Timing and technical hurdles were ultimately what took down Tex. With costs and delays stemming from Tex's overwhelming ambition steadily mounting, Eidos eventually dropped the project. With the Game Boy Advance on the horizon, Tex was turned down by SCi Entertainment, Telegames, and Take 2. John reportedly ended up fleeing the country, taking the source code with him. It was a surreal end to a project that had once had so much promise.
There is a happy ending of sorts, though. In early 2013, a prototype appeared on eBay, which was soon dumped onto a ROM and uploaded to the Internet. It may not have achieved its lofty ambitious; but in some sense at least, Tex lives on.
CyberVirus (Atari Lynx)
A few years before Ben John attempted Tyrannosaurus Tex on the Game Boy Color, an outfit called Beyond Games attempted their own first-person shooter on the Atari Lynx. Like John's effort, CyberVirus was eventually cancelled. But around 2003, CyberVirus managed to find a second life thanks in large part to the Lynx's vibrant independent development community.
Built on the engine of a similar game called Battlewheels, CyberVirus was a colorful albeit generic sci-fi shooter. Wearing goggles—a technique not unlike the one used in Faceball 2000—the player moves slowly across an alien landscape and battle robots. Though based on the same engine as Battlewheels, CyberVirus had more advanced controls, including the ability to sidestep. Nevertheless, it wasn't much more on a curiosity on a platform full of them.
Interestingly enough, the Lynx was better-suited for FPS development than most handhelds. Using similar techniques to those of the Afterburner-like Blue Lightning, developers could easily zoom and distort sprites for a pseudo-3D effect. This technique was used in a number of Lynx games, including Battlezone 2000 and the aforementioned Battlewheels.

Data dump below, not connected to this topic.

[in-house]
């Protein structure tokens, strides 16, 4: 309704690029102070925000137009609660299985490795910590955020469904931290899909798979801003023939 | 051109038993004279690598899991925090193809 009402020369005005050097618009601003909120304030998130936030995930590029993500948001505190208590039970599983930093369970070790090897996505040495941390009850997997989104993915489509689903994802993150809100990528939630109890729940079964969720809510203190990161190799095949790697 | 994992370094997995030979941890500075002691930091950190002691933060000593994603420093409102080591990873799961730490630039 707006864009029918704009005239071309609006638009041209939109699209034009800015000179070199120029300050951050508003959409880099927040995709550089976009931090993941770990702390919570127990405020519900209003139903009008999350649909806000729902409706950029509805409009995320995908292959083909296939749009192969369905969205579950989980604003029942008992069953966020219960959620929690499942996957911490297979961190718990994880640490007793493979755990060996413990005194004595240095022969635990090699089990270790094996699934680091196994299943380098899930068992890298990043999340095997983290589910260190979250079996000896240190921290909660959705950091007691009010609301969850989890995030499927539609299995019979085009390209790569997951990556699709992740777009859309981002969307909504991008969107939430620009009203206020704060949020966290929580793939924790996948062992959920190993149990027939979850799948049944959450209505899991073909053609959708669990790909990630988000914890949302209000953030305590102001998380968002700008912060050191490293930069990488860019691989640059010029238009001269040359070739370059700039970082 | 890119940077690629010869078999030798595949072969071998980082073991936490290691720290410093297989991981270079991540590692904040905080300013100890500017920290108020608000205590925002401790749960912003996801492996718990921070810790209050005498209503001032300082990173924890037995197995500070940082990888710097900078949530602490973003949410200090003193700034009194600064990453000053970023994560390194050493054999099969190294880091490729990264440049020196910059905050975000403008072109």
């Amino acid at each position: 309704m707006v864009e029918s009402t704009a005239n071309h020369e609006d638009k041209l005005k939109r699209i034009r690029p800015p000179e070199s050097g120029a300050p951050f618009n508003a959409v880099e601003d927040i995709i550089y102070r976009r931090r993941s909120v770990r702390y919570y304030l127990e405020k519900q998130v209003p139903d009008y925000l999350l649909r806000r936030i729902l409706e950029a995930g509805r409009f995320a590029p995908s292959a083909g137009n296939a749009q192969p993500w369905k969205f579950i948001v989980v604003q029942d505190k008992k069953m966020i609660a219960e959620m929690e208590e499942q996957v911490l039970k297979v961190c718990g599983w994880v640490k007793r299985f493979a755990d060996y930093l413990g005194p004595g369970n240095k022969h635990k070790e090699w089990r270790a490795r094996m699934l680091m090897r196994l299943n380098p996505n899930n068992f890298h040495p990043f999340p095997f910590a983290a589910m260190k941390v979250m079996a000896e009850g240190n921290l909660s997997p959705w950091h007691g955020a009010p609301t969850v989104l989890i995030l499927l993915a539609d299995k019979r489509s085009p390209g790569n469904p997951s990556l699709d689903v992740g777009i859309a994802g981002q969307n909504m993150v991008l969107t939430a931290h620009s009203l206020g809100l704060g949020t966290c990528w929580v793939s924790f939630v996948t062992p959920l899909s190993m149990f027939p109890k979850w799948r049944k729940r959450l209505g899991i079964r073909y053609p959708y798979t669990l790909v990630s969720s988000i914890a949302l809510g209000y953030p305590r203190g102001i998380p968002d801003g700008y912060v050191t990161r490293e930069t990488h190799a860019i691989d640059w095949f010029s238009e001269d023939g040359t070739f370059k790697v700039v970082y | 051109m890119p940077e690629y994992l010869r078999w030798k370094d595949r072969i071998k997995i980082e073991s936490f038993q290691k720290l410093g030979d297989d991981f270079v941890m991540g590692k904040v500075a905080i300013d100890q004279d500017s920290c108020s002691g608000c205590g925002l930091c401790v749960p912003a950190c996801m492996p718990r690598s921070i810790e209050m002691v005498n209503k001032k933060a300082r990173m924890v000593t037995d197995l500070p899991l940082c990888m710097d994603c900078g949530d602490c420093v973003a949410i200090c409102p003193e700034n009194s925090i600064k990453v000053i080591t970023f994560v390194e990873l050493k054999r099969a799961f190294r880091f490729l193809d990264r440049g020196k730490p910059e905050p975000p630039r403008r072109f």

Sadly, the Atari Lynx never amounted to much. Overshadowed by the Game Gear and the Game Boy, it quickly faded from store shelves and became the province of hobbyists. Nevertheless, the Lynx had a much stronger shooter library than either of its better-known competitors thanks to its deceptively powerful hardware. There's even a demo for a canceled Alien vs. Predator port floating around the Internet, and it's apparently shockingly good. Another instance of a platform finding new life long after its supposed sell-by date.
Duke Nukem Advance (Game Boy Advance)
I know I said that I wouldn't talk about ports here; but strictly speaking, Duke Nukem Advance isn't a port. It's a pseudo-sequel that borrows the art from the original game, but otherwise has its own levels and content.
One reason I bring it up is that I can't stress enough how weird it is that Duke Nukem 3D for the Game Boy Advance even exists. At the time, it was one of the bawdiest mainstream games around; a shooter where the protagonist would hand a dollar to a stripper and say, "Shake it baby." And this game was on the Game Boy Advance, where it presumably sat on retail shelves next to Hannah Montana and Spongebob Squarepants.
In case you're wondering, this isn't a case of moral panic on my part. I just find the very idea of Duke Nukem 3D on the Game Boy Advance—the Game Boy Advance!—inherently hilarious. After all, we're talking about Nintendo here; a company that occasionally bent under the pressure of allowing a truly crude M-rated game to be published on their platform (see: Conker's Bad Fur Day), but rarely broke.